The Dallas Morning News
DA to ease up on minor offenders
Goal is to move away from ‘criminalizing poverty,’ Creuzot says
Dallas County will move away from “criminalizing poverty,” District Attorney John Creuzot announced Thursday, outlining a reform plan to decriminalize lowlevel crimes and decrease the use of excessive probation and bail.
In an open letter to the public, Creuzot detailed his plan to curb overly high bail amounts and stop prosecuting most firsttime marijuana offenses and some misdemeanors that he believes often stem from poverty.
“When I ran to become your district attorney, I promised you that I would bring changes to our criminal justice system,” Creuzot wrote in the letter. “The changes that I promised will be a step forward in ending mass incarceration in Dallas County, and will make our community safer by ensuring that our limited resources are spent where they can do the most good.”
In a news release, Creuzot’s office called the changes “data
driven” instead of influenced by race or financial standing.
Creuzot’s plan would initiate sweeping changes to the county’s probation and bail policies, both of which he says have often been used imprudently.
Although he gave no timetable for rolling out the changes, Creuzot instructed prosecutors to ask for shorter probation periods: six months for misdemeanors, 180 days for state jail felonies, two years for second and thirddegree felonies and five years for firstdegree felonies.
In cases relating to “technical” violations that don’t threaten public safety, such as failure to pay fines, Creuzot told prosecutors not to ask for any jail or prison time.
These are bold moves for a Texas prosecutor, said Vincent Schiraldi, codirector of the Columbia University justice lab. A former commissioner of New York City’s probation department, he has advocated for similar changes nationwide and works to help other jurisdictions reform their probation practices.
“For district attorneys to take the lead in this area is a completely new development and a positive one,” Schiraldi said. For too long, probation focused on failure and punishment instead of successful outcomes, he said. “A lot of times, people on probation — especially people of color and people who are poor — they feel like it’s such a recidivism trap, that they’re just destined to go to prison anyway, so they would rather just go and get it over with,” he said.
Creuzot’s efforts will include declining to prosecute theft of personal items worth less than $750 unless the theft was for financial gain.
County officials pledged in December 2016 to reform the cash bail system after The Dallas Morning News published an article about a woman jailed for more than a month on $150,000 bail for a $105 shoplifting charge. Under Creuzot’s changes, the woman probably wouldn’t have been jailed on high bail or prosecuted.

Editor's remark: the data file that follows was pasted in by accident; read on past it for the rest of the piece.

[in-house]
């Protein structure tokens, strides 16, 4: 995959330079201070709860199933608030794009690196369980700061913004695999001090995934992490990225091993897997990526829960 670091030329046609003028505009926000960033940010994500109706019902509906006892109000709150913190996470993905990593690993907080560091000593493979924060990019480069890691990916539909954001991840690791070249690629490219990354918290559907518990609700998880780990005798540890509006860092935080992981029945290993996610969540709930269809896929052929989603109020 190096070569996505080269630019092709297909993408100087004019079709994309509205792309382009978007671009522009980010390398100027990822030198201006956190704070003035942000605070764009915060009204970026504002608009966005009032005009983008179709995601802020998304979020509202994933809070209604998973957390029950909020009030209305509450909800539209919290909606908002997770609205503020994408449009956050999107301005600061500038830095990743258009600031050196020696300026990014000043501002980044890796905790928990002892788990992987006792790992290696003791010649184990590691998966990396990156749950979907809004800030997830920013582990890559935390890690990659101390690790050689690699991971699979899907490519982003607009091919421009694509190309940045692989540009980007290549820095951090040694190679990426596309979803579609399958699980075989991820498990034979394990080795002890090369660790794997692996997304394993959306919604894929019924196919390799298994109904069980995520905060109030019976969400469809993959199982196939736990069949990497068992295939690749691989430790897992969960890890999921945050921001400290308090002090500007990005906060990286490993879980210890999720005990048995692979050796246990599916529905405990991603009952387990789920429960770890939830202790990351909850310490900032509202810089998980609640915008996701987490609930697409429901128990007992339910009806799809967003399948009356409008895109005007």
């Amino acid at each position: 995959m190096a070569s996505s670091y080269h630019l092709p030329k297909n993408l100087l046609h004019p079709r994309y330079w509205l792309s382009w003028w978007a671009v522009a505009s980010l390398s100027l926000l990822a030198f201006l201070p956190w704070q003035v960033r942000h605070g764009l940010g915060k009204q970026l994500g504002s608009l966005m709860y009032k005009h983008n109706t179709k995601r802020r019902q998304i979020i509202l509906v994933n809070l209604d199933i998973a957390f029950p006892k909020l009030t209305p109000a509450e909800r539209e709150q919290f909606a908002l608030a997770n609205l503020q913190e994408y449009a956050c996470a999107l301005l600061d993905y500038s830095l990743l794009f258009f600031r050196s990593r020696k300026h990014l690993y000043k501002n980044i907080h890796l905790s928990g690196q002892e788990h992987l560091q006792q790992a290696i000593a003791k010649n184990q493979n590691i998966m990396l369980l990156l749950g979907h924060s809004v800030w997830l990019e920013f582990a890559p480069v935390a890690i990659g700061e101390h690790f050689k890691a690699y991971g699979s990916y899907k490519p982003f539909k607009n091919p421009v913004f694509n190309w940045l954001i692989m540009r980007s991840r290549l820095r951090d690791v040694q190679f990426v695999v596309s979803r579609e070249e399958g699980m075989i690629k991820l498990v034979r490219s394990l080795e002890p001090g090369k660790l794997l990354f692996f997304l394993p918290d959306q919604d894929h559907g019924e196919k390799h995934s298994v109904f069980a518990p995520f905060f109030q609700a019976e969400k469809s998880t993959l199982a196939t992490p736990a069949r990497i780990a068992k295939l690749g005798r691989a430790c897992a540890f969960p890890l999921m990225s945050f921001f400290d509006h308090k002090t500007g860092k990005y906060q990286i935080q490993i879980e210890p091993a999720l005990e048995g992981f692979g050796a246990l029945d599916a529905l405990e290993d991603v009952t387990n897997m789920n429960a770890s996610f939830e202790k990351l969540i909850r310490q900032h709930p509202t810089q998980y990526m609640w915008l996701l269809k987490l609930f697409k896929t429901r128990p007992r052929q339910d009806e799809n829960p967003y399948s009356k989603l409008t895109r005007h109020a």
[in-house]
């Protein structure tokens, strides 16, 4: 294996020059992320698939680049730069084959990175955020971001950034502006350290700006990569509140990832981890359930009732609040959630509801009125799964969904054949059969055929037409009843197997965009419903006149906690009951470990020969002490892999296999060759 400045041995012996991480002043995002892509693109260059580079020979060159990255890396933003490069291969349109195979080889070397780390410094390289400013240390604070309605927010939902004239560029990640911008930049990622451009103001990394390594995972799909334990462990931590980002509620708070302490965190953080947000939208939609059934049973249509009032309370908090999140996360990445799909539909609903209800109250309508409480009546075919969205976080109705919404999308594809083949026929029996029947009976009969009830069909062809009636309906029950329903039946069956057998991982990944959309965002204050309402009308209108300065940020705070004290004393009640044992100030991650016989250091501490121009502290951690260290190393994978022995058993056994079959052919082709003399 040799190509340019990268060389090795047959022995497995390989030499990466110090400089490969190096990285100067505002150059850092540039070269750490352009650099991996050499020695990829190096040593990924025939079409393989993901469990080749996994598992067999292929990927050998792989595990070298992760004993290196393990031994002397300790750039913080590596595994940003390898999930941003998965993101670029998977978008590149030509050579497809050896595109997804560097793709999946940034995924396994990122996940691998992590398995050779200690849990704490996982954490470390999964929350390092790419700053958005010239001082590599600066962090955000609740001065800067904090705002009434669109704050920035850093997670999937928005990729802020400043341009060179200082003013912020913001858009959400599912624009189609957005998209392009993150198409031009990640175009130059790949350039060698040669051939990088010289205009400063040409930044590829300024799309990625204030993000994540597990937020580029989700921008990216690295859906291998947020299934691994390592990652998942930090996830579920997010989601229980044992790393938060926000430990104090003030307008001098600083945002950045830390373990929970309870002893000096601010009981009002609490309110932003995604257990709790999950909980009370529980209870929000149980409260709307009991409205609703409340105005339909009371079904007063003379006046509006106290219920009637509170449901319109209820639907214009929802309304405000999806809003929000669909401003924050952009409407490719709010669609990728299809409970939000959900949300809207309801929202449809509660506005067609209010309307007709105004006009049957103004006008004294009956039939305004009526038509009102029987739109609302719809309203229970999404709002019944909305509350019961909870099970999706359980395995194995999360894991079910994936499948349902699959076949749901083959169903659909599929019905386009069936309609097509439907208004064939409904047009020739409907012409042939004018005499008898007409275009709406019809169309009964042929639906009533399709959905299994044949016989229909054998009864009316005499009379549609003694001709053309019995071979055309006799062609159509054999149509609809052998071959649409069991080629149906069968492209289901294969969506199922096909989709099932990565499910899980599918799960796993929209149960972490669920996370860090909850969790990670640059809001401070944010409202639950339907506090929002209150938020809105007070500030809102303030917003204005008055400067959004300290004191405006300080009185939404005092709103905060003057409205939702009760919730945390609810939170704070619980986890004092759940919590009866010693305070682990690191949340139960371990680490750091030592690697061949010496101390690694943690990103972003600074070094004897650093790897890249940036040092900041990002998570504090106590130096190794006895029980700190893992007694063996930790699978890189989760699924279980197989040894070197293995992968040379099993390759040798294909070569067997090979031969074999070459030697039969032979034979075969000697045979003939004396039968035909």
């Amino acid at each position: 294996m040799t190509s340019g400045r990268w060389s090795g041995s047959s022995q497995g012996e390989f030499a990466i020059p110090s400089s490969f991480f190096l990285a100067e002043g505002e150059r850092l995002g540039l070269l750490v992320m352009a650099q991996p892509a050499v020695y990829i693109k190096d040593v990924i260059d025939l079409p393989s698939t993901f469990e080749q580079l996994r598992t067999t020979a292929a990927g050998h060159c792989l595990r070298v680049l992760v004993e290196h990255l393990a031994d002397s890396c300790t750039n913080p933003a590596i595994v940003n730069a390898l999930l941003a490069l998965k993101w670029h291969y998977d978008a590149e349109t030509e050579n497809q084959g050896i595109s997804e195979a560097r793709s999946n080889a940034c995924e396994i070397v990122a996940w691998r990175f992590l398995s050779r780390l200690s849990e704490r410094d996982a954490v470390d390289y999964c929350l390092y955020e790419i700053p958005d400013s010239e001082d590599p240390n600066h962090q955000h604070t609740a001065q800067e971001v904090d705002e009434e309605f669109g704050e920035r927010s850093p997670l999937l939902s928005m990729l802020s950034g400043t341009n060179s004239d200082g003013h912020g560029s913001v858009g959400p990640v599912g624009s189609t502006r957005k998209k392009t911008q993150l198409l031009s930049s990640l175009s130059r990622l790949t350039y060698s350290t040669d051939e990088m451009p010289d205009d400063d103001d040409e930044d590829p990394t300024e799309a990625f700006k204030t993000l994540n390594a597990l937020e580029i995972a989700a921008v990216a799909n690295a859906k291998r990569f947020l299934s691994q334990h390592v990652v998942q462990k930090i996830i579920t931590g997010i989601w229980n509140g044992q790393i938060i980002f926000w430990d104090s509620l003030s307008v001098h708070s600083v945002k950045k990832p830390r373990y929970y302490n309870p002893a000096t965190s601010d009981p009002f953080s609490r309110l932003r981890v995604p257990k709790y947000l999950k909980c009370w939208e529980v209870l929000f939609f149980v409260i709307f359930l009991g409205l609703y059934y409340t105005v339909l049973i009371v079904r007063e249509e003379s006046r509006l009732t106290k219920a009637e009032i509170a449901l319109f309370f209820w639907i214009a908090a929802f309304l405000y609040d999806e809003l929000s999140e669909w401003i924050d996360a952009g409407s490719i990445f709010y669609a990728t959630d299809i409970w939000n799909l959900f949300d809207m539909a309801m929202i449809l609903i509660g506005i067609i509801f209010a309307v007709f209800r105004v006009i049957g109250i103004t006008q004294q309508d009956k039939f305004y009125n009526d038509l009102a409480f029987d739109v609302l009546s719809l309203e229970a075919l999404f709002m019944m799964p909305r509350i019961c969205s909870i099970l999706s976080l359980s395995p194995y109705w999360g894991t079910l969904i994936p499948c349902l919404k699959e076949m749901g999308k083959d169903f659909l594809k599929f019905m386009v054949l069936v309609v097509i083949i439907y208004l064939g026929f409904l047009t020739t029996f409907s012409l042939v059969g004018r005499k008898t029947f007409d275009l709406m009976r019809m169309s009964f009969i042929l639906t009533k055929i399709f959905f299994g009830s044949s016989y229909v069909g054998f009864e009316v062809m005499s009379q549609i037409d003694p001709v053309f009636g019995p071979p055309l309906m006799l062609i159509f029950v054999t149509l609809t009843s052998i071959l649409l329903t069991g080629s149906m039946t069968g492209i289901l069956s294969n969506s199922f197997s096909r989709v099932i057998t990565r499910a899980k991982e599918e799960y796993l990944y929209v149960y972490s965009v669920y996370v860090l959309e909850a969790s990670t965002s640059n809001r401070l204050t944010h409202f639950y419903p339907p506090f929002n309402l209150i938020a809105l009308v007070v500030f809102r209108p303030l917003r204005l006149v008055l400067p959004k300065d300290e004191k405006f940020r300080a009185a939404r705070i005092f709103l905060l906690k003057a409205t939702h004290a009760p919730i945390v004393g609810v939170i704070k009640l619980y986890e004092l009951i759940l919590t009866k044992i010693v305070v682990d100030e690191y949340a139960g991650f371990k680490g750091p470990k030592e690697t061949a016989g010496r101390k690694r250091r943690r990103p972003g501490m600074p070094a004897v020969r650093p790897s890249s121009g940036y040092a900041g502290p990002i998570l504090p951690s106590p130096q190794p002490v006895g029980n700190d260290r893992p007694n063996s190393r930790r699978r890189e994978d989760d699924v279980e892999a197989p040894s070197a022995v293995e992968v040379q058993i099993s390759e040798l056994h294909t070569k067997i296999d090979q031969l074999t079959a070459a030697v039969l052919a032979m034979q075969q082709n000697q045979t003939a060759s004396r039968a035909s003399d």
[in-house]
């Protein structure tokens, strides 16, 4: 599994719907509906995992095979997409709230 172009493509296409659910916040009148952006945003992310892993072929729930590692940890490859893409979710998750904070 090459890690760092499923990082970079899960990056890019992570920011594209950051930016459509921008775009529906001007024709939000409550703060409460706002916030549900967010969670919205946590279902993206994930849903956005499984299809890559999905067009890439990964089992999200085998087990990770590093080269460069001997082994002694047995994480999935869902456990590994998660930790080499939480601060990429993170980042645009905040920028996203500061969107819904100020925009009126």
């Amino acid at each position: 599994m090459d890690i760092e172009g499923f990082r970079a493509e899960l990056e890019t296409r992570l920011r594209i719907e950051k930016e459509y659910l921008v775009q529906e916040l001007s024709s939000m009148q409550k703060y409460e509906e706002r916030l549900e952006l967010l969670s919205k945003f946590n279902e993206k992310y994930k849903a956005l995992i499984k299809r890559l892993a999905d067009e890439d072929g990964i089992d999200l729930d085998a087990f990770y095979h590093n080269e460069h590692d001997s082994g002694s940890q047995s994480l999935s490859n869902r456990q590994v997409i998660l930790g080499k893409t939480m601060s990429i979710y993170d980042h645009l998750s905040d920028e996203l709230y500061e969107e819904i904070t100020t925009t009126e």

Dallas County officials had pledged bail reforms immediately after the story was published. But after a year passed without any significant changes to the system, four nonprofit groups sued the county in 2018 on behalf of six jailed inmates who could not afford their bond.
As a result of that lawsuit, the county’s bail system was ruled unconstitutional by a judge in September. County officials scrambled to meet deadlines for changes ordered by the judge.
But Creuzot’s reforms may bypass that altogether.
Under his plan, there will be no payment required for those charged with misdemeanors or state jail felonies, barring some exceptions based on criminal record risk. In cases in which bail is set, Creuzot prohibited prosecutors from using high amounts for preventive detention.
“My own moral compass does not allow me to sit and wait for others to decide to act when I also have the power to do so,” Creuzot wrote. “I am proposing an approach that makes public safety, not wealth, the determining factor in bail decisions.”
Individuals with misdemeanor or state jail felony charges will be released without pretrial conditions, meaning no bail can be required for release. For state jail felonies, those with a criminal conviction in the last five years will not be released.
Prosecutors will use an algorithmbased tool to guide determinations of safety or flight risk. In requesting bail, prosecutors will base the amount on what the person can afford, Creuzot said.
His recommendations encompass firsttime marijuana and THC possession, which are misdemeanors and felonies respectively. He said he plans to not prosecute the latter, and he is in the process of dismissing all misdemeanor marijuana cases filed before he took office in January. Exceptions exist for those who possess the substances in a drugfree zone, use or exhibit a deadly weapon, or appear to be delivering the drugs.
Creuzot criticized Dallas County’s approach to dealing with homelessness and mental illnessrelated criminal trespass as “ineffective and inhumane.” The homeless are often charged with criminal trespass because they have no place to go, he said, resulting in jail sentences averaging a month for most of them.
Prosecutors will now dismiss all misdemeanor criminal trespass charges, excluding residential or physical intrusion cases, Creuzot said. Trespass cases have cost the county nearly $11 million since 2015.
“Right now, our county jail is the largest mental health provider in the county,” Creuzot said. “I urge Dallas County and its municipalities to use the savings to provide affordable housing and mental health services to this vulnerable population.”
Other changes: People found driving without a valid license will be allowed to complete a diversion program and get their charges dismissed. People won’t be prosecuted for possessing trace amounts of drugs. Individuals won’t go to jail for state jail or thirddegree drug felonies until the suspected drug is tested. The DA’S office will proactively expunge misdemeanor arrests for which individuals complete the necessary conditions.